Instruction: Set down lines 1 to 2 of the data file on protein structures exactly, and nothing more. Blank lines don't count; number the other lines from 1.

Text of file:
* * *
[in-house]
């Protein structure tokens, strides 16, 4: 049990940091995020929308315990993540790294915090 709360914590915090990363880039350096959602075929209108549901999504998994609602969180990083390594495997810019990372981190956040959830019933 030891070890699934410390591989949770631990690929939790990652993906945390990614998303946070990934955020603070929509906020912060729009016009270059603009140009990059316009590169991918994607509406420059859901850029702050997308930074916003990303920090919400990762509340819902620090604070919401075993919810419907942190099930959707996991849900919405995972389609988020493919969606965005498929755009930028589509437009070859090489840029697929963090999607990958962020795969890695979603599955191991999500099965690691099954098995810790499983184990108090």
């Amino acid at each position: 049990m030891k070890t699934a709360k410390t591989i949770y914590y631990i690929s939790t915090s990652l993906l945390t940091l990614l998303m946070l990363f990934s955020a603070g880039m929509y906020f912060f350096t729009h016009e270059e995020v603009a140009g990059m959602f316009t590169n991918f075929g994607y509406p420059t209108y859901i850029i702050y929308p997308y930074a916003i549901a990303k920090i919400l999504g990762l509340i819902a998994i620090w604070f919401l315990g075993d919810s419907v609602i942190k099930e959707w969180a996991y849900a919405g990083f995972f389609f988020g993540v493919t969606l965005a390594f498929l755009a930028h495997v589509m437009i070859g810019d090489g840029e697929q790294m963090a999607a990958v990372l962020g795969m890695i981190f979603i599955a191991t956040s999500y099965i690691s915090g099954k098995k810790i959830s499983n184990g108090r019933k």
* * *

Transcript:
[in-house]
């Protein structure tokens, strides 16, 4: 049990940091995020929308315990993540790294915090 709360914590915090990363880039350096959602075929209108549901999504998994609602969180990083390594495997810019990372981190956040959830019933 030891070890699934410390591989949770631990690929939790990652993906945390990614998303946070990934955020603070929509906020912060729009016009270059603009140009990059316009590169991918994607509406420059859901850029702050997308930074916003990303920090919400990762509340819902620090604070919401075993919810419907942190099930959707996991849900919405995972389609988020493919969606965005498929755009930028589509437009070859090489840029697929963090999607990958962020795969890695979603599955191991999500099965690691099954098995810790499983184990108090």